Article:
EKU Future Educators Learning in Kentucky Schools
EKU’s College of Education future educators may be learning from home due to the COVID-19 outbreak, but they continue to work with public educators across the state to provide online learning experiences for K-12 students.
For the first eight weeks of the Spring 2020 semester, EKU future teachers worked in Kentucky classrooms to gain real-world experience. EKU’s College of Education made over 570 placements in elementary, middle, and high schools and in special education classrooms for its undergraduate and graduate students. In these placements, freshman, sophomore, junior, senior and graduate students work with public educators in 44 of Kentucky’s counties.
After Spring Break as EKU transitioned to online learning, policies were developed so that College of Education students could continue their work with K-12 teachers. Teacher education students are developing online lessons in collaboration with classroom teachers, designing tutorials for non-traditional instruction (NTI) packets, providing online tutoring, helping with meal preparation and delivery, and grading online work to support public schools. For some courses, students are attending virtual professional development sessions and conferences as well as virtual school board and faculty meetings.
This innovative approach to teacher education, often referred to as a clinical model, allows future educators to spend more time in classrooms than in previous decades, and these experiences begin much earlier in their preparation programs. Prior to their semester-long student teaching experience, Eastern’s teacher candidates spend a minimum of 200 hours in classrooms, working with experienced teachers to plan and teach lessons, learn classroom management skills, and participate in professional development. The experiences are carefully planned and each school placement requirement is paired with an on-campus course addressing the key skills and educational trends.
For example, at the sophomore level, students assist and tutor K-12 students in schools while learning about the development of learners in the campus classroom. The junior-level experience pairs courses on curriculum, lesson planning, assessment, and classroom management with K-12 placements focusing on co-teaching. In the final year of EKU’s teacher training program, seniors spend at least 80 hours in K-12 classrooms while learning advanced teaching methods on campus. Finally, EKU’s intensive program culminates with student teaching, during which EKU’s future educators are in K-12 classrooms Monday through Friday for an entire semester. The student teachers teach solo with the mentoring and support of their expert host teachers and EKU supervisors.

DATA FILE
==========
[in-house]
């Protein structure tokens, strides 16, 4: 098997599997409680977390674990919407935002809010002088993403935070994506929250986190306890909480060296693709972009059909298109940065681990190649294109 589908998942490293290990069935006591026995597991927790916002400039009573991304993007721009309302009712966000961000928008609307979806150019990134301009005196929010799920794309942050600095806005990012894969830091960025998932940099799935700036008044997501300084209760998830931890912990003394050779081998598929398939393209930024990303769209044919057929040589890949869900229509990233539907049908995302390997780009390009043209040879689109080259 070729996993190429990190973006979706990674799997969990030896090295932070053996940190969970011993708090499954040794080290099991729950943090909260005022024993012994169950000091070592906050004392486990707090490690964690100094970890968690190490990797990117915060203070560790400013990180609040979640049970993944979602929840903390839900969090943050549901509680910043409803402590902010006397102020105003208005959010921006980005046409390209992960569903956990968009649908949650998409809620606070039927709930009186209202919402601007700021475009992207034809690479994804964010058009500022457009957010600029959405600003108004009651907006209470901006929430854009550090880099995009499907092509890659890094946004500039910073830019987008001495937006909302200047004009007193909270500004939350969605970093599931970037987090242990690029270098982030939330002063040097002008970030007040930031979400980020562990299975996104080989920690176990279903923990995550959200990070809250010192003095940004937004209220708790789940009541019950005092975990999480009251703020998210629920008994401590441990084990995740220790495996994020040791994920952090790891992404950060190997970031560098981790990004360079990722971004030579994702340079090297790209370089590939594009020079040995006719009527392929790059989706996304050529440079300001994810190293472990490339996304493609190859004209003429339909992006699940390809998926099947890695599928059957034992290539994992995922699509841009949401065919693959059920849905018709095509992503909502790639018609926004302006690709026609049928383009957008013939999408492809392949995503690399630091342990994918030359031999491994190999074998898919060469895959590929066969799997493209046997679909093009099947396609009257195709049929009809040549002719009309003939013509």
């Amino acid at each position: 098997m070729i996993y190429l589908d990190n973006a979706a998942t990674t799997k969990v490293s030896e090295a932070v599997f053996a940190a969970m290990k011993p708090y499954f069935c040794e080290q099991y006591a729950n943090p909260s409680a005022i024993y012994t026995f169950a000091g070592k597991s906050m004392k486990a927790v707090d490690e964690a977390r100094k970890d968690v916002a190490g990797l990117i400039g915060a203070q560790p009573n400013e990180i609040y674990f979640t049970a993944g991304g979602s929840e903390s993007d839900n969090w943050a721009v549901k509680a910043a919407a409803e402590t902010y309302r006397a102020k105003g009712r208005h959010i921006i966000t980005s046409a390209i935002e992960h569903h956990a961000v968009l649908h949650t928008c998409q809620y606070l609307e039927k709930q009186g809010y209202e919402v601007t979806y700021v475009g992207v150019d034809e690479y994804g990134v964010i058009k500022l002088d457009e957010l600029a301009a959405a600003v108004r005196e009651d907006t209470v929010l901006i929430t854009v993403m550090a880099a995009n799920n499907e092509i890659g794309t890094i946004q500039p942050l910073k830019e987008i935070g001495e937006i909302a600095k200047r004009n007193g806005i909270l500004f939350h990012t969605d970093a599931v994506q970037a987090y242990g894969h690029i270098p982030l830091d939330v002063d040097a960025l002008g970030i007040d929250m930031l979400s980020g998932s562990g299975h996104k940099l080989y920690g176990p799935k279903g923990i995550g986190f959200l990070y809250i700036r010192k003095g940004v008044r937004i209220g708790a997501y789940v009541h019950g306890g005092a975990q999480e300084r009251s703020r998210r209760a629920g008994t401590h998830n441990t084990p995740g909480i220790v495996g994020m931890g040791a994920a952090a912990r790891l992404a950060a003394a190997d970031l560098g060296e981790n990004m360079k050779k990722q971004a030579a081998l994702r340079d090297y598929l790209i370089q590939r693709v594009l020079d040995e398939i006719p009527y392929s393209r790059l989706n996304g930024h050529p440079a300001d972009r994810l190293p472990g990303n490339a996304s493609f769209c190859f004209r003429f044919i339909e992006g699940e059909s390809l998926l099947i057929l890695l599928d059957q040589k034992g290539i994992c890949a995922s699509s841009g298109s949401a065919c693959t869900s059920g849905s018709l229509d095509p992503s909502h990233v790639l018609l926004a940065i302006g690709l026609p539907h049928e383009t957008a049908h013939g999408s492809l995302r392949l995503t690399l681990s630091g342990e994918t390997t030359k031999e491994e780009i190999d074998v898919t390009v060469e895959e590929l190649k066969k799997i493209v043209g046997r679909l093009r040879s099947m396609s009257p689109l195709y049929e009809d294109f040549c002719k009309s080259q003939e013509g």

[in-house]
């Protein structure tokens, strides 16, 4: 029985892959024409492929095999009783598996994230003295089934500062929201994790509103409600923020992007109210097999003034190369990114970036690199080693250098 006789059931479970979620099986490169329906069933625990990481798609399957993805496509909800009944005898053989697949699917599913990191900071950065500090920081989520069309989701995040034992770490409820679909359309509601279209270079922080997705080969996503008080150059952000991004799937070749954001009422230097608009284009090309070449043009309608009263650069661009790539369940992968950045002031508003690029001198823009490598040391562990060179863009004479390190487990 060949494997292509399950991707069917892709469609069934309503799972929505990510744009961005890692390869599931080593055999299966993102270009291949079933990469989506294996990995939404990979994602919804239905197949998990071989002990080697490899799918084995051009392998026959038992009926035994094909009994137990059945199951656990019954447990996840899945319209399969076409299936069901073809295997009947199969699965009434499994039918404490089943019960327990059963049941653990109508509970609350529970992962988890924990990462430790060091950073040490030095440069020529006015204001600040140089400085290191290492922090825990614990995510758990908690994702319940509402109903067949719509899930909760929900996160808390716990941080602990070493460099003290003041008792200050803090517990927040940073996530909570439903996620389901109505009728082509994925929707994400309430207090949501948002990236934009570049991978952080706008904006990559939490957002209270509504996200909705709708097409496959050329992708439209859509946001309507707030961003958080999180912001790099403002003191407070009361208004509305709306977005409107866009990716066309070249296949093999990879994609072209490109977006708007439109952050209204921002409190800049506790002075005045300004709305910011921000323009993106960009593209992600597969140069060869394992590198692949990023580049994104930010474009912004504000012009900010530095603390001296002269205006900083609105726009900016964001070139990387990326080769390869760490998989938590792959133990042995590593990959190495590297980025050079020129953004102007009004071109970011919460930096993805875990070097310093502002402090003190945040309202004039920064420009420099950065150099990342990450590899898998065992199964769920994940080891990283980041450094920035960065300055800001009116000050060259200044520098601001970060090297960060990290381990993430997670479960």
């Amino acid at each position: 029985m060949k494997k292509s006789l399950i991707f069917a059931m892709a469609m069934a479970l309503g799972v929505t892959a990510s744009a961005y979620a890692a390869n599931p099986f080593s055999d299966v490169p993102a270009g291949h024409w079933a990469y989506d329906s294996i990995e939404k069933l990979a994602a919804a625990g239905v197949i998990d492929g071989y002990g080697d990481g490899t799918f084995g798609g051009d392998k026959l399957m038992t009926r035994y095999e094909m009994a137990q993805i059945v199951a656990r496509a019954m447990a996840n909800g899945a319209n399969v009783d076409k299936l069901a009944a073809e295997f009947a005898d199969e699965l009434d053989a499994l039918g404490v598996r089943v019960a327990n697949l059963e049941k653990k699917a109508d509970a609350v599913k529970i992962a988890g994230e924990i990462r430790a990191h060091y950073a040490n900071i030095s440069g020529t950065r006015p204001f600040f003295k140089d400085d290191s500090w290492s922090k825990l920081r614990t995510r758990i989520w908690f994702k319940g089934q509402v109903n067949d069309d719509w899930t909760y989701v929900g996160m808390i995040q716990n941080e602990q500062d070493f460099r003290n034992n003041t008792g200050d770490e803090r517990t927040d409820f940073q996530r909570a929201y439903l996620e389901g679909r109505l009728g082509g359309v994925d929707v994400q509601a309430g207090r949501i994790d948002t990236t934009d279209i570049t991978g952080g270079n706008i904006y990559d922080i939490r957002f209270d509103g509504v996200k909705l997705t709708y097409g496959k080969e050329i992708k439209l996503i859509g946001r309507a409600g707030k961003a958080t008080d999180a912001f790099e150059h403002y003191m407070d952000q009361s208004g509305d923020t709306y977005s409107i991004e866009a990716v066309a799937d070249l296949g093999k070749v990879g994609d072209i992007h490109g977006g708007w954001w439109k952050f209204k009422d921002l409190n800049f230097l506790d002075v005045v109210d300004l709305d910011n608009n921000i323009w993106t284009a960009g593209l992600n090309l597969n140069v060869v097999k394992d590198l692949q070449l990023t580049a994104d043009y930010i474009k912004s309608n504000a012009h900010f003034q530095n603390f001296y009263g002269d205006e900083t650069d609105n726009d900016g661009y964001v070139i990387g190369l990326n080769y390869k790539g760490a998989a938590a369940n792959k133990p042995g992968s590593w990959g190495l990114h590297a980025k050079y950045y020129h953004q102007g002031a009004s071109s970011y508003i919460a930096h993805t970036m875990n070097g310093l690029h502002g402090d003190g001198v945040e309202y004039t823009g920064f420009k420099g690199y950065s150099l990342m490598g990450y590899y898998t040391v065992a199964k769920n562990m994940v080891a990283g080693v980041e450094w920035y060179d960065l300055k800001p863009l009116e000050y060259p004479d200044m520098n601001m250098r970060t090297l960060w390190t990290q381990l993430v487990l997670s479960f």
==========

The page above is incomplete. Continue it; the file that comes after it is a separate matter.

“Our future educators work closely with experienced classroom teachers, university supervisors, and College of Education faculty who are all fully committed to their success within this important learning experience.” said Diana Porter, director of the Professional Education Services office. “Our graduates are well-prepared, and we are confident that they can meet the educational challenges of the 21st century. Since I joined the Professional Education Services office in 2018, I have been amazed at how widespread our placements are across Kentucky. Our student teachers can request any district within the state, and we will work to develop an agreement to make this possible.”
This semester, EKU is also supervising 56 teachers seeking certification through graduate-level “temporary provisional certification” and other alternative certification options. The most popular option is the Master of Arts in Teaching (MAT) program in which those holding a bachelor’s degree can earn initial certification through graduate level coursework. Qualified candidates in the MAT program can teach while completing state certification requirements.
Pictured in photo: Katelyn Durham, 3rd-grade teacher at West Irvine Intermediate School, academic team coach AND alumnus of EKU's honors program and elementary education program. She is hosting EKU elementary ed. student-teacher Hayley Puckett this spring.
For more information about the MAT program contact Dr. James Dantic
Published on February 10, 2020